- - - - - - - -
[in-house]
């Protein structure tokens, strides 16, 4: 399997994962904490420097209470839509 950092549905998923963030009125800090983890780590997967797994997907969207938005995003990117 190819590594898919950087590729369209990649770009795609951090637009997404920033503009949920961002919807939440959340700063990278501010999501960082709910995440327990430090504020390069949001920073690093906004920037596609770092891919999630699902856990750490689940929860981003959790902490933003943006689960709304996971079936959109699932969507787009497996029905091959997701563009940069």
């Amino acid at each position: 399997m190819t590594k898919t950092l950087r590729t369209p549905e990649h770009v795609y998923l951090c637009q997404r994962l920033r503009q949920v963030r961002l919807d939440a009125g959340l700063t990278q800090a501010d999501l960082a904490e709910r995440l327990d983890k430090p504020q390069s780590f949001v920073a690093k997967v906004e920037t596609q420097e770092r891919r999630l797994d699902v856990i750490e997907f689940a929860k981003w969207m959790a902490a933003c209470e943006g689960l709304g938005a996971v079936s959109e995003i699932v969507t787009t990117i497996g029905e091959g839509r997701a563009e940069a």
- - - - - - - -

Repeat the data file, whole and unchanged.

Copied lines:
[in-house]
């Protein structure tokens, strides 16, 4: 399997994962904490420097209470839509 950092549905998923963030009125800090983890780590997967797994997907969207938005995003990117 190819590594898919950087590729369209990649770009795609951090637009997404920033503009949920961002919807939440959340700063990278501010999501960082709910995440327990430090504020390069949001920073690093906004920037596609770092891919999630699902856990750490689940929860981003959790902490933003943006689960709304996971079936959109699932969507787009497996029905091959997701563009940069």
């Amino acid at each position: 399997m190819t590594k898919t950092l950087r590729t369209p549905e990649h770009v795609y998923l951090c637009q997404r994962l920033r503009q949920v963030r961002l919807d939440a009125g959340l700063t990278q800090a501010d999501l960082a904490e709910r995440l327990d983890k430090p504020q390069s780590f949001v920073a690093k997967v906004e920037t596609q420097e770092r891919r999630l797994d699902v856990i750490e997907f689940a929860k981003w969207m959790a902490a933003c209470e943006g689960l709304g938005a996971v079936s959109e995003i699932v969507t787009t990117i497996g029905e091959g839509r997701a563009e940069a």